Progress Made on Carbon-Market Talks (12:36 p.m.)
Negotiators made some headway toward a deal on international carbon markets under a new proposal published on Wednesday. They narrowed down the number of options on the three biggest sticking points: how to account for carbon credits, whether to allow old units from the Kyoto-Protocol era and how to use the cash from emissions trading.
While the 2015 Paris Agreement paved the way for countries and companies to use markets as a tool to ease the burden of pollution cuts, talks on the complicated provisions to implement its Article 6 have been deadlocked since. Under the new negotiating document, countries will consider limits on transfer of the old credits, introduce provisions to avoid double-counting of emission cuts, and ensure part of revenues from trading are funneled to developing countries for climate adaptation.
Island States Seek More Climate Finance (12:20 p.m.)
COP26 will fall short on the ambition to keep global warming below 1.5 degrees if climate finance isn’t scaled up, according to the Alliance of Small Island States. They called for a separate provision for addressing loss and damage caused by climate change. “We have limited time left in the COP to get this right and send a clear message to our children, and the most vulnerable communities, that we hear you and we are taking this crisis seriously,” said Aubrey Webson, the AOSIS Chair, in a statement.
Academics Say Tougher Stance on Warming Needed (12:19 p.m.)
Experts are weighing in on the draft text, and several aren’t impressed by what they’ve seen on the language to limit global warming.
“The current text shows that the world’s governments are yet again incapable of addressing this issue. Politics is getting in the way,” Neil Harris, professor of atmospheric informatics at Cranfield University in England, said in an emailed statement. “They seem to be happy if they can get a reduction in warming from 2.7 to 2.4 Celsius agreed at this COP and to leave further decisions for the future.”
“It is important that this agreement recognizes the importance of the 1.5 degree goal, and also that the latest science from the IPCC shows that deep cuts (45%) in emissions are needed in the next nine years,” said William Collins, professor of meteorology at the University of Reading. “The current pledges in Glasgow are not even close to meeting these cuts by 2030.”
Airlines Pledge More Green Fuel Use…. (11:54 a.m.)
Airlines, criticized for promoting a questionable carbon offset program to address greenhouse gas emissions, are now pledging to scale up use of sustainable aviation fuels.
Carriers from United Airlines Holdings Inc. to British Airways owner IAG SA are showcasing their commitments during Transport Day Wednesday in Glasgow. Amazon.com Inc. and Facebook parent Meta Platforms Inc. have added their weight to a U.S. buyers’ cooperative.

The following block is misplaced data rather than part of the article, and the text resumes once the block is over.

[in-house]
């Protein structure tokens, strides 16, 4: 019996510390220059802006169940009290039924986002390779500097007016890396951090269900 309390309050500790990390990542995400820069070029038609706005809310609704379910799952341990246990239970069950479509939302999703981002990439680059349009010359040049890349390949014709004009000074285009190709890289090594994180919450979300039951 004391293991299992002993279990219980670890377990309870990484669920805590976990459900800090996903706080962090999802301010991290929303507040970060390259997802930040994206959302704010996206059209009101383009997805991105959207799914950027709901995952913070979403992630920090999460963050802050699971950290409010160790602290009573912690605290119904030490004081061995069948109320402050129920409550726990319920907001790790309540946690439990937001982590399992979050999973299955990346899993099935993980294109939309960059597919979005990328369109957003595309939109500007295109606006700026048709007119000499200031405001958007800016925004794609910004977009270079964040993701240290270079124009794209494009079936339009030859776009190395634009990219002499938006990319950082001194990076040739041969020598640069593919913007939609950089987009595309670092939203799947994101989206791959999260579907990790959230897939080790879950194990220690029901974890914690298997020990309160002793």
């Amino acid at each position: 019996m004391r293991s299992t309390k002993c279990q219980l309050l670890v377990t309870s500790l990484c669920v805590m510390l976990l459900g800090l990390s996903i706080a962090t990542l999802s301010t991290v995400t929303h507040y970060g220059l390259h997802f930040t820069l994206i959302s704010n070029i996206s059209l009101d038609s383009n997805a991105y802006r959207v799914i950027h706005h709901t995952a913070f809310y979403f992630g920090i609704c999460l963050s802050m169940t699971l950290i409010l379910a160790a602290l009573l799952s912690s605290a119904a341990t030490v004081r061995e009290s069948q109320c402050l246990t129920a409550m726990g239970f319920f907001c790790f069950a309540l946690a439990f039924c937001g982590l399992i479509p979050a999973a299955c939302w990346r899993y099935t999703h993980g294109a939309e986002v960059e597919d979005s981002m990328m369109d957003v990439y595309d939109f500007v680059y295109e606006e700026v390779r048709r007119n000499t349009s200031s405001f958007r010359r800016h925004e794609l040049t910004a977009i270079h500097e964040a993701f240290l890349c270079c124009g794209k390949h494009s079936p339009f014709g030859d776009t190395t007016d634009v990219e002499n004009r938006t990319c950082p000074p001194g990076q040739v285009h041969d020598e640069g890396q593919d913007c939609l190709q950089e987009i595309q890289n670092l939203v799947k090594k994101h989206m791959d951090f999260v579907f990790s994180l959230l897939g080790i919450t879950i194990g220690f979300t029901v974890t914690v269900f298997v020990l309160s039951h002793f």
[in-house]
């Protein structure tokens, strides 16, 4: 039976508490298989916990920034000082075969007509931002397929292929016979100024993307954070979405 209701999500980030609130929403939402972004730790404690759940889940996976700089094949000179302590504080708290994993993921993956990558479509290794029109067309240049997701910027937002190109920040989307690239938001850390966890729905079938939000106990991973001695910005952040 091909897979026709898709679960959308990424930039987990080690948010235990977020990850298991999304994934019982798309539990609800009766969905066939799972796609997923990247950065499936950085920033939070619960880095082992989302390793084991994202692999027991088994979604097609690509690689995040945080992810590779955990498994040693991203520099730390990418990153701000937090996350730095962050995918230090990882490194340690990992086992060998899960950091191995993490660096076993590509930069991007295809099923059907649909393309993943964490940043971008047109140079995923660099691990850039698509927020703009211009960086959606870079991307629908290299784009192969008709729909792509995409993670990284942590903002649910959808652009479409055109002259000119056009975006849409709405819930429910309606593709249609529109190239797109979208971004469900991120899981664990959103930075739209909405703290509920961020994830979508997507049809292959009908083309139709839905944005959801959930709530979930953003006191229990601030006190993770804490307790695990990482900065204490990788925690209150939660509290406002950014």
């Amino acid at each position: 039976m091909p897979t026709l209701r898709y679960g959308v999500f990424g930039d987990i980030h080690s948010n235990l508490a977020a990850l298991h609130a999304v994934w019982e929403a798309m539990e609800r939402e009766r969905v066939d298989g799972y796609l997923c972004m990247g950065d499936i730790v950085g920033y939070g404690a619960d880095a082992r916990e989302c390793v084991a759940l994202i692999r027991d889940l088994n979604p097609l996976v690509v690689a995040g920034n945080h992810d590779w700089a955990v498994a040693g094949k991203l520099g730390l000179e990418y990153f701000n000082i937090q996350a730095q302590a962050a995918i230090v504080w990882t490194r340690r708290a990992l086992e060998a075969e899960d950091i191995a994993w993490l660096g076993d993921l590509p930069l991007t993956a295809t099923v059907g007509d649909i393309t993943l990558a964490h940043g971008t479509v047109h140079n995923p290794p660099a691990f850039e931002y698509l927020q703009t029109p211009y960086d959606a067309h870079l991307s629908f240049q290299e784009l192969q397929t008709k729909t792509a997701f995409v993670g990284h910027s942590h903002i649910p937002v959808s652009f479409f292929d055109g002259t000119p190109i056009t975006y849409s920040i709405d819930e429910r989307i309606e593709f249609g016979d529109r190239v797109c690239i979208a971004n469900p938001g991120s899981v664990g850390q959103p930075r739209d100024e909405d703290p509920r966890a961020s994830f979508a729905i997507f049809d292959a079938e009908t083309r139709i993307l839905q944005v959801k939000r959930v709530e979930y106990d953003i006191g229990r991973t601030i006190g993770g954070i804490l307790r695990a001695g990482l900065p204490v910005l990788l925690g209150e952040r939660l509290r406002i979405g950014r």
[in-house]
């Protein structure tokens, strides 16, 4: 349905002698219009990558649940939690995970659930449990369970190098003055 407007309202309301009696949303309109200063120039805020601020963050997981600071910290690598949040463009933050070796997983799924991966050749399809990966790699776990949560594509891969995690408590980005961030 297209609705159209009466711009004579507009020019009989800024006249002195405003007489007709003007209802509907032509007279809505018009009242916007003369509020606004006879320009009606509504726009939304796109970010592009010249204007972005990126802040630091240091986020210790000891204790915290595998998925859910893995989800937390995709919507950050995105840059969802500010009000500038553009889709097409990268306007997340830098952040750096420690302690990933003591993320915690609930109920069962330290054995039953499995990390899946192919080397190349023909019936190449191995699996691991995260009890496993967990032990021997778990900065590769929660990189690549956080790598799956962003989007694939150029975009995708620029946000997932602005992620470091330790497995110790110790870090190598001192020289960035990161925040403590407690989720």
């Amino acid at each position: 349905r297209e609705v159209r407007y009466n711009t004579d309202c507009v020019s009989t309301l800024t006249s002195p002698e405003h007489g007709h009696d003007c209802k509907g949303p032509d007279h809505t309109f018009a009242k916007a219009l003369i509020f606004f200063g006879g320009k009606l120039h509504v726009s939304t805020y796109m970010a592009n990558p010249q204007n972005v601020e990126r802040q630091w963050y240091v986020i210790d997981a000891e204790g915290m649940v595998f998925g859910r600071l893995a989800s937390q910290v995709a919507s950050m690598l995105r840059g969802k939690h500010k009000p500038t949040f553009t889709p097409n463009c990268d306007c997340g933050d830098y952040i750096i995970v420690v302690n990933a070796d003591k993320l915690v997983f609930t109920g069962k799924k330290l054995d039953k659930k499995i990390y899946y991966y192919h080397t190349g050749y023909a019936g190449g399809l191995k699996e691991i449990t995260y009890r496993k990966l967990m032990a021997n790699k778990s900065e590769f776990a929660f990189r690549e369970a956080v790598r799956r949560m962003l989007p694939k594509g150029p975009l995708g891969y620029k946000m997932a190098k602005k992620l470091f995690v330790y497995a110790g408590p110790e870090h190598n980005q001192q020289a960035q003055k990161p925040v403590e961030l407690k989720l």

Yet there are issues with SAF, a substitute for fossil-based kerosene powering today’s jet engines. First, there’s a chicken-and-egg challenge. The fuel is incredibly expensive, and as a result, there’s very little of it being produced. Without volumes, the price won’t come down. And there’s no guarantee it’ll be effective. Read more in today’s Green Insight newsletter.
….But Ticket Prices May Go Up (11:54 a.m.)
Increasing the use of sustainable aviation fuels is likely to raise airline ticket prices, United Airlines CEO Scott Kirby said on a COP26 panel.
“That’s the way it should be,” he said. “The ticket prices should be a little higher to offset the impact on the environment.” While the fuel should eventually become cheaper, in the medium-term the cost will be high.
Zero-Emission Shipping Routes to Focus on Two Corridors (11:34 a.m.)
The pledge by almost 20 countries to establish zero-emission shipping corridors will initially focus on two cargo flows, one carrying iron ore from Australia to Japan and the other containerized goods from Asia to Europe.
The routes were chosen based on emission levels and ease of access to zero-carbon fuels such as ‘green’ ammonia and methanol, according to Faustine Delasalle, co-executive director of the Mission Possible Partnership.
‘Fossil Fuels’ Make Their First Appearance in a COP Document (11:16 a.m.)
Historically, “fossil fuels” don’t get a mention in the big statements that countries sign on to at the end of COP meetings. The first draft of COP26’s final statement includes language that “calls upon” countries to accelerate phasing out coal and subsidies for fossil fuels. The draft will go through revisions up until the very end of the meeting. While small island nations want the mention to stay, large fossil-fuel producers and consumers seem opposed.
India Won’t Update NDC Until $1 Trillion by 2030 Is Secured (11:07 a.m.)